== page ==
I’ve been remiss is publishing posts to ABE this month. A few reasons for this: busy with the biochar workshop tour planning; laziness… its so much easy just to flick a news story to the ubiquity of facebook and the ABE FB page (maybe this will soon change!); and the usual issue of no real NZ content being available to me. But here is a NZ focus article…
Robin Boom’s article was published in a recent edition of the HortNZ magazine: NZGrower Vol 73 No 1. Its a very well written article and kudos on HortNZ for publishing. This is a subscription magazine, available from the HortNZ website. They offer a free sample but unfortunately, the freeby is already at Vol.73 No.2. I think Robin’s article was was January 2018. Here are two links to PDF’s of his article (I’m seeking HortNZ permission, but if I don’t get, I’ll need to take the links down):
We have submitted a new article to HortNZ as part of our workshop marketing efforts. We have tried to address the issues raised by Robin at the end of his article as follows:
Robin Boom ended his excellent article on biochar (NZGrower Vol 73 No 1) by highlighting some hurdles and challenges for a budding NZ biochar industry. We address these issues as follows:
- Cost and availability: it is true that the biochar market in NZ is very small. There are a number of pathways to growth, depending on biomass resource, production scale and desired application. Three examples: (1) Frank Strie, a biochar entrepreneur in Tasmania is being contracted to process vine and orchard prunings into biochar onsite using his kontiki kiln designs. This is a very low cost business entry model that can easily be replicated all over NZ. There are a number of NZ producer/entrepreneurs listed on the ABE website who are trying to establish sales and supply reputation; (2) folk are making their own biochar for little more than the ‘cost’ of labour. Farmer cooperation could supply large volumes into most communities using artizan fire management practices or low cost equipment; (3) very low cost biochars are available from some locations in NZ, derived from inefficient biomass boilers. There are many more NZ scenarios that I could describe at length but this needs its own story.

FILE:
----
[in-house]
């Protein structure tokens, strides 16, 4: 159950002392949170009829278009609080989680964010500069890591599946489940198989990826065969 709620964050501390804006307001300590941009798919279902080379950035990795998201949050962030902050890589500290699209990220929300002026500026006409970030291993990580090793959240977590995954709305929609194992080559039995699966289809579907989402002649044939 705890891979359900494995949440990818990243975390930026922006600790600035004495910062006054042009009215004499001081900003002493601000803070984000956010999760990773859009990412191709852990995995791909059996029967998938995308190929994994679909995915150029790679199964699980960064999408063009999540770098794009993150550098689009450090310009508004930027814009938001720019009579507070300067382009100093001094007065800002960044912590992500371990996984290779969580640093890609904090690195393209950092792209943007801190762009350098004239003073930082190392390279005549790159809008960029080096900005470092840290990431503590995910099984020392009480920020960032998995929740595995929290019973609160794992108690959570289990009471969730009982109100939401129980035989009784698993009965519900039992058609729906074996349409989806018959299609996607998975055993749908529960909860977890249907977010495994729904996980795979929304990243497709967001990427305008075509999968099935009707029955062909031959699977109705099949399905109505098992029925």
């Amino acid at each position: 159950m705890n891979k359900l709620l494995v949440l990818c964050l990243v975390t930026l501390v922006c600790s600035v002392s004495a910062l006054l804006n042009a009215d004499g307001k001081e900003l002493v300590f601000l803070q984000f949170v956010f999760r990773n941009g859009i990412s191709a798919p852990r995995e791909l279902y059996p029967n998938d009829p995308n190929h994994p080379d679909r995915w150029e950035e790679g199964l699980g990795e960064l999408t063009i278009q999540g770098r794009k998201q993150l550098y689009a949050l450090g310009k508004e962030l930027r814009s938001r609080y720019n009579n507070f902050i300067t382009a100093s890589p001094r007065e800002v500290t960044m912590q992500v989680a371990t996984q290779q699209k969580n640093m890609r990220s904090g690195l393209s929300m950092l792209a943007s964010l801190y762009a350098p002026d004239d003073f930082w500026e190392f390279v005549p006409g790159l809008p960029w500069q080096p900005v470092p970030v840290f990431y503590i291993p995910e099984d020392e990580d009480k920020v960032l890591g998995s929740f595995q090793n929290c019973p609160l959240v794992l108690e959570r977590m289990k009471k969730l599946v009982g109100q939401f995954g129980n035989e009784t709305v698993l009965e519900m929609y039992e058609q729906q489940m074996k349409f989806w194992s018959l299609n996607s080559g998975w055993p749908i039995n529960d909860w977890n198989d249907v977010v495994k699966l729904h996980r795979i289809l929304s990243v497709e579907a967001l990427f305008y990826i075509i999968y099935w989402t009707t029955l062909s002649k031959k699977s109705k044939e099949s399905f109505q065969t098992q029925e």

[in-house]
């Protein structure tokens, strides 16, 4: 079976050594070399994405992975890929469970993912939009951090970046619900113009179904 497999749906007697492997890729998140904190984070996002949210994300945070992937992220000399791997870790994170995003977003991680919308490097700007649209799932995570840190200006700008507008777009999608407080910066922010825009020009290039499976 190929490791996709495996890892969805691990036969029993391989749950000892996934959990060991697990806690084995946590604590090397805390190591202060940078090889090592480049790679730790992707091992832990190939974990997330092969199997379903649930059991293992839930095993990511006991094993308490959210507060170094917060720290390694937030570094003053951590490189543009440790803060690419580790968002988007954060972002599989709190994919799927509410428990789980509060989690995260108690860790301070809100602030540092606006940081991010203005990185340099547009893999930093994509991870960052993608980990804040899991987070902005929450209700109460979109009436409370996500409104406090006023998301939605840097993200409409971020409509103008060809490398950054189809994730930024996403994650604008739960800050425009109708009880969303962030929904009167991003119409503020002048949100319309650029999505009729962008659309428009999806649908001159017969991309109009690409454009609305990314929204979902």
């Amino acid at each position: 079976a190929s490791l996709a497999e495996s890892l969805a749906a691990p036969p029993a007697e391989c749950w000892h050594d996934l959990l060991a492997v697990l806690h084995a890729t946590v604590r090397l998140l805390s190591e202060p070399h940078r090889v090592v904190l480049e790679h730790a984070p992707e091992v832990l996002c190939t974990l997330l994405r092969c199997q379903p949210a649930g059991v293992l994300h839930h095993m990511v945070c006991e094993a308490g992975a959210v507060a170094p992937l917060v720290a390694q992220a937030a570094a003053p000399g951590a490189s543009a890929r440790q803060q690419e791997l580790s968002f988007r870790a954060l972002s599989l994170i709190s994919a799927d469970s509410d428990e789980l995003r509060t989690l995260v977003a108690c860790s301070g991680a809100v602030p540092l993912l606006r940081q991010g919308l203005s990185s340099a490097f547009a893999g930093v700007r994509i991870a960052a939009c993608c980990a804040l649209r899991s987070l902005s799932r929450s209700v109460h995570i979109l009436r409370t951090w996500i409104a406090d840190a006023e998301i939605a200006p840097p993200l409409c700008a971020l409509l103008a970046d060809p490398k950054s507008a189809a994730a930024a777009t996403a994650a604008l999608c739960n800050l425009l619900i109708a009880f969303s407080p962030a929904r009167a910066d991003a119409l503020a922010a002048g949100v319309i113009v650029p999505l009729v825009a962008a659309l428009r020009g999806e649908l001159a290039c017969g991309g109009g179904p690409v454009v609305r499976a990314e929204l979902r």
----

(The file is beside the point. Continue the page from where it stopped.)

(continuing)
- Transport costs: It is true that biochar in a post-production, dry state could be volatile and has low bulk density. Fresh, dry charcoals have been known for self-ignition from a cold start. The chemistry behind this is interesting but not relevant to biochar. Charcoal needs water on its path to becoming a biochar… a vital ingredient to life in the biochar. Transport costs should be addressed by local markets for production and supply of both raw and amended/specialised biochars … poorly utilised biomass is everywhere and should be converted to biochar as a common localised activity (home garden to commercial scales).
- Application methods: This is a interesting and exciting area of development around the world. Biochar can be modified to be the carrier of choice for nutrients and beneficial soil life. Biochar is best mixed with compost during production, reaping rewards in the compost process as well as the biochar. Bartlett in USA and UK are air-spading biochar under mature / diseased / urban trees with amazing success. In NZ, water-spading is being investigated. Existing spray systems can apply biochar as an emulsion to the under-story. There are many other biochar application ‘cascades’, providing practical environmental services on the way to the soil.